The West Coast of New Zealand is one of the last frontiers in a modern world and as such is a truly unique place. Windswept, rugged, and down to earth there is a myriad of adventures to be had. The tourist draw card is undoubtedly the Pancake Rocks at Punakaiki; however, there is much, much more to see and do. The “Coast” road is unforgettable, and the walking and cycling tracks that criss-cross the area provide a great way of truly exploring New Zealand. There is also a history lesson or two to be had at Shanty Town, which is an exceptional living museum showing how the Coast came to be populated and how New Zealand’s forefathers carved out the country as we know it today.

Day 14 & 15 - Franz Josef

The town of Franz Josef has grown organically with the help of the natural wonder that is the glacier; which can be explored on foot, by plane, or by helicopter (weather permitting). The glacier is not the only attraction in town and the ruggedly beautiful setting provides the perfect backdrop for stand-up paddle boarding, kayaking & canoeing, 4WD off-road tours; not to mention an abundance of self-guided walking trails, lakes to explore and a great wildlife centre.

Day 16 & 17 - Wanaka

Arriving over the Southern Alps you will immediately notice the drier, warmer climate of Central Otago. In Wanaka prepare to be greeted by a majestic lake, framed by steep mountains culminating in the sentinel Mount Aspiring standing tall far in the distance. There is plenty to see and do in Wanaka, and whether it be walking or cycling along the lake edge, sampling great local wine in a lively restaurant whilst watching the sunset over Mount Aspiring, visiting any number of world-class cellar doors, or planning to scale the heights of Roy’s Peak, it is a truly memorable location.

Day 18 & 19 - Tekapo

The drive north toward Tekapo will take you over the Lindis Pass and down into Mackenzie Country, a place of incredible natural beauty. Spend your time here marvelling at Mother Nature and what she has created. The view of Aoraki/Mount Cook, New Zealand’s highest peak out over the emerald lakes is truly spectacular. This however is not to be outdone by the Church of the Good Shepherd, cycling along quiet trails, or gazing with astonishment after dark at the only dark sky reserve in the Southern Hemisphere, Mackenzie Region International Dark Sky Reserve. Light pollution is strictly controlled here making it one of the best star gazing locations on the planet.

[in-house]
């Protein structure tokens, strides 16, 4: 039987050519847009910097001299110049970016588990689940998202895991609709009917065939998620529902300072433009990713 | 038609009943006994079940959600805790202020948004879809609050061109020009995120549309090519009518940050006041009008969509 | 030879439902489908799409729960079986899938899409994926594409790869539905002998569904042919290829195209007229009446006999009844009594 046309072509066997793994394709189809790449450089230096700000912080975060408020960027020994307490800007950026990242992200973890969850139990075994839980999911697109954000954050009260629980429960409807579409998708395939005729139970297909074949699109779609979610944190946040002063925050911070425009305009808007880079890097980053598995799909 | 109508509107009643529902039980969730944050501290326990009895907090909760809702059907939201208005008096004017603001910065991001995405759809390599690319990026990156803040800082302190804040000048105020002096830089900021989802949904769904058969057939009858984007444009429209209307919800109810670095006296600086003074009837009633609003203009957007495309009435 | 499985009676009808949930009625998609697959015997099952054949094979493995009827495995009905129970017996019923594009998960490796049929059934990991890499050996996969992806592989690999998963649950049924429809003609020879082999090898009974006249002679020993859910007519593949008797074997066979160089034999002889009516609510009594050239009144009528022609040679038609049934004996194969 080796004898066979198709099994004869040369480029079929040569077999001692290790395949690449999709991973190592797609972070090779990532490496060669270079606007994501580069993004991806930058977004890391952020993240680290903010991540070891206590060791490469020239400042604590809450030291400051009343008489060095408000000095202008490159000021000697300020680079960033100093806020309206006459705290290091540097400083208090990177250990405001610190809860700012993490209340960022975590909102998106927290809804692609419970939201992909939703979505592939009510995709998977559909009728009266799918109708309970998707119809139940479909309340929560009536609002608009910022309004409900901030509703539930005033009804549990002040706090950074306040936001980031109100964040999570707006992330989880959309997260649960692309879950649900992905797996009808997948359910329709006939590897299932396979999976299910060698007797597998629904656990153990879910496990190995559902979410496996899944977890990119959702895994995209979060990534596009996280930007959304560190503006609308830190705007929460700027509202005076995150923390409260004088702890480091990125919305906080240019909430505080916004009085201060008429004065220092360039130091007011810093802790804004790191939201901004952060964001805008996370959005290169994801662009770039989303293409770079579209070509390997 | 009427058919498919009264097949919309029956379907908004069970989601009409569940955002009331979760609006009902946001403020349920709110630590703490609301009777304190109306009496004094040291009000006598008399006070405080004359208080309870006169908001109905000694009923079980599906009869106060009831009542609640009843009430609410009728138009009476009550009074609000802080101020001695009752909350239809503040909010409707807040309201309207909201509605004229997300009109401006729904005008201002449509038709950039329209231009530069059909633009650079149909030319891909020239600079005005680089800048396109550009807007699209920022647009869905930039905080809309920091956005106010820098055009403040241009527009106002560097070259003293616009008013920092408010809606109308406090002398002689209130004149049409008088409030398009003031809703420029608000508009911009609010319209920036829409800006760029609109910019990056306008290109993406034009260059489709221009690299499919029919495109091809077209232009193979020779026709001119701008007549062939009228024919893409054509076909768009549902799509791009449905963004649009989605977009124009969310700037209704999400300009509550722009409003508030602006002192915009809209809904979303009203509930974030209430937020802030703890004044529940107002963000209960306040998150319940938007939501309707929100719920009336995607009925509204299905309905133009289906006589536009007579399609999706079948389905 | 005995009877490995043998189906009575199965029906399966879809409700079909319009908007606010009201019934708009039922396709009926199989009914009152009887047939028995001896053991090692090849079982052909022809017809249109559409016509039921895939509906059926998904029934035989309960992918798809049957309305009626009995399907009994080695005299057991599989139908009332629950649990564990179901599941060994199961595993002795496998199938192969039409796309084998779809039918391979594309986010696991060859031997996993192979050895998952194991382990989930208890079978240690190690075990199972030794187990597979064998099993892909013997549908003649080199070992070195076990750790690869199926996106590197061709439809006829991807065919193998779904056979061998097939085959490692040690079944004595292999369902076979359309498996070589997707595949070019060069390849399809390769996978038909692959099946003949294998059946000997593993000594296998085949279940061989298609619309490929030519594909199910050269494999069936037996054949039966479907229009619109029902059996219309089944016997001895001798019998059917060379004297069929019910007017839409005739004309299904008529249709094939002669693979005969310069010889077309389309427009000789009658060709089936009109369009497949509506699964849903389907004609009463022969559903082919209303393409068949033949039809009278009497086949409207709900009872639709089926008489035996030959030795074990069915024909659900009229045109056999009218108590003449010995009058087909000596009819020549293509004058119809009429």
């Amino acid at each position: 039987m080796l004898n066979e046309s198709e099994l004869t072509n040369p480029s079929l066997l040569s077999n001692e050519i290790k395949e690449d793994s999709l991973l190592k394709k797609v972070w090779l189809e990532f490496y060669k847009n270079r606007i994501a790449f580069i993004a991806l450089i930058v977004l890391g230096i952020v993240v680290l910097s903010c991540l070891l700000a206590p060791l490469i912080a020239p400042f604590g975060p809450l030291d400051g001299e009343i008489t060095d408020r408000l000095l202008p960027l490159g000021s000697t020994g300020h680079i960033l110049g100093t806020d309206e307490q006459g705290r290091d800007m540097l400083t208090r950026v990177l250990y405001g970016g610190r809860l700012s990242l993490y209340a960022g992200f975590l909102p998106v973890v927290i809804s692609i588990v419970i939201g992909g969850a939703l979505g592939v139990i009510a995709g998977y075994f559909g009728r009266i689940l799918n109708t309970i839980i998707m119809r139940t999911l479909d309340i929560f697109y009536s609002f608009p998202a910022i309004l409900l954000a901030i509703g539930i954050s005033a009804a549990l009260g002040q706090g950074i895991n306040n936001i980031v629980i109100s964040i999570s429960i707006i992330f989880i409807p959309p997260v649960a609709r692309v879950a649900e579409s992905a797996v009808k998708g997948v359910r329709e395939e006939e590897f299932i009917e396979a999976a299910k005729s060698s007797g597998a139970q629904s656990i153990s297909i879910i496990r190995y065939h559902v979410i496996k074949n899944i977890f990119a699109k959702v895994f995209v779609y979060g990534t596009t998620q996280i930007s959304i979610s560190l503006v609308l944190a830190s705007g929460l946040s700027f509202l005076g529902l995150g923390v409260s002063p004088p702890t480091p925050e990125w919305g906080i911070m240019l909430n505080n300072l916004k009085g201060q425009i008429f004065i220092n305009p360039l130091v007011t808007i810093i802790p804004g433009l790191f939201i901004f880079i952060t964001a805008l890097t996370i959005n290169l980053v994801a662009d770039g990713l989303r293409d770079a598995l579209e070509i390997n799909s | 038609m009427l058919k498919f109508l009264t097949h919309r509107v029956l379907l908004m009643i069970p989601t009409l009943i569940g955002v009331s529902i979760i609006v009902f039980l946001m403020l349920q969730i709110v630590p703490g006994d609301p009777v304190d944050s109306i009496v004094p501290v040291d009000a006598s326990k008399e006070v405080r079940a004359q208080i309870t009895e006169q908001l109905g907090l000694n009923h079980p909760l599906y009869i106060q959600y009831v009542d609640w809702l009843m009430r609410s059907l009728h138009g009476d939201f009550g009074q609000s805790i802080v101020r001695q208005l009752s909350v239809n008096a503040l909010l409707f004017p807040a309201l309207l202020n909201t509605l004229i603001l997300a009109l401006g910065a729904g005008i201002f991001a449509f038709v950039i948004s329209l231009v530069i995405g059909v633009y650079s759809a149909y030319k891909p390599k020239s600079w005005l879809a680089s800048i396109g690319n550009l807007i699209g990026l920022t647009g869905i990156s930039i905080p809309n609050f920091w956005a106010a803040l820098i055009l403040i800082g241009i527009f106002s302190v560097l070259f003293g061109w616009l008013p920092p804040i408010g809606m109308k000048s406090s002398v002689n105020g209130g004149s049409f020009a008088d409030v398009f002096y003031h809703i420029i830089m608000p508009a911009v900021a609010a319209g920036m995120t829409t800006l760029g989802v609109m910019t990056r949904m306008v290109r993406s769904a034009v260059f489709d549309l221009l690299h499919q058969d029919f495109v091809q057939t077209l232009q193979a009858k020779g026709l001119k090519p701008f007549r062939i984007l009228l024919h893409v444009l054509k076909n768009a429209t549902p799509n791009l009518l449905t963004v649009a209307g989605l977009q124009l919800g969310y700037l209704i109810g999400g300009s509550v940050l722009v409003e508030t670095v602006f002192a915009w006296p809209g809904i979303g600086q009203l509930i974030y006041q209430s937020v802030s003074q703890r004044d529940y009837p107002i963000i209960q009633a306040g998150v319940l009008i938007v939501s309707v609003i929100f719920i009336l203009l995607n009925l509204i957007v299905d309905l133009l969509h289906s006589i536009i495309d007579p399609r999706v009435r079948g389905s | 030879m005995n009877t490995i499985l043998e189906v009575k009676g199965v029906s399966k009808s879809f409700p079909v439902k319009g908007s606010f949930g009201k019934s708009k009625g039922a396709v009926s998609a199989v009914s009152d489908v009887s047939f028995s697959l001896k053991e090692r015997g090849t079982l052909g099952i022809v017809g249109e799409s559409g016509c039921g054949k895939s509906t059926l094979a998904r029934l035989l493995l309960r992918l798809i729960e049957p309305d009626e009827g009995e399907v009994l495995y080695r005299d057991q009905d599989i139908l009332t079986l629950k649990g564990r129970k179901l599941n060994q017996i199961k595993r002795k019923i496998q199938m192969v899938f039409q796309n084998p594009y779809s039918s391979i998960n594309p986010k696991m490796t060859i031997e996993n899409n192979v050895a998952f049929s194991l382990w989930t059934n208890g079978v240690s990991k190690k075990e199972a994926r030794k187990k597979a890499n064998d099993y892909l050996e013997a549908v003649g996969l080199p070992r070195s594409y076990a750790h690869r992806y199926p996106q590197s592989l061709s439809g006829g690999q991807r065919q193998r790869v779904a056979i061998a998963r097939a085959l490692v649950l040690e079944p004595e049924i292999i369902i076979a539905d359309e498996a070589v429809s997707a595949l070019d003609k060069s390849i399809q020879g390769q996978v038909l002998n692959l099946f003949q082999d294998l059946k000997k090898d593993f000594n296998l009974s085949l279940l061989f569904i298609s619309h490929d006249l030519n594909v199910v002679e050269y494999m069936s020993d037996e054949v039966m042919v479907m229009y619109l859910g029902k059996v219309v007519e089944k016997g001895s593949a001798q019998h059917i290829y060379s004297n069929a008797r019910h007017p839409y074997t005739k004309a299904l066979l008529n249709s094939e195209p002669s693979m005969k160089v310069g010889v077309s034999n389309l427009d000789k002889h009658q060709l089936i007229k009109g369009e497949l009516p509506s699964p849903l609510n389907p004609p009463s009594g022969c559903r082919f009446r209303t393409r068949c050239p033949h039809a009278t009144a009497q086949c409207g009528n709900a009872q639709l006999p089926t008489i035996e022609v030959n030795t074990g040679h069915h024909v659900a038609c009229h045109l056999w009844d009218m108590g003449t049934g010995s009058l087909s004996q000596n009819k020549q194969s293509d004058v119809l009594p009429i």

Day 20 - Christchurch

Having been left spellbound by your experience in Mackenzie Country, it is time to make your way north to the garden city of Christchurch; along the edge of the Southern Alps, through small rural towns, and down onto the fertile Canterbury Plains. Arriving in Christchurch in the early afternoon you will have time to take in anything that you felt you missed when passing through the city a little over a week ago or perhaps revisit a favourite location.

Day 21 - International return flight

Make your way to Christchurch airport where you will board a flight to Auckland and then onward to your destination.

What's included?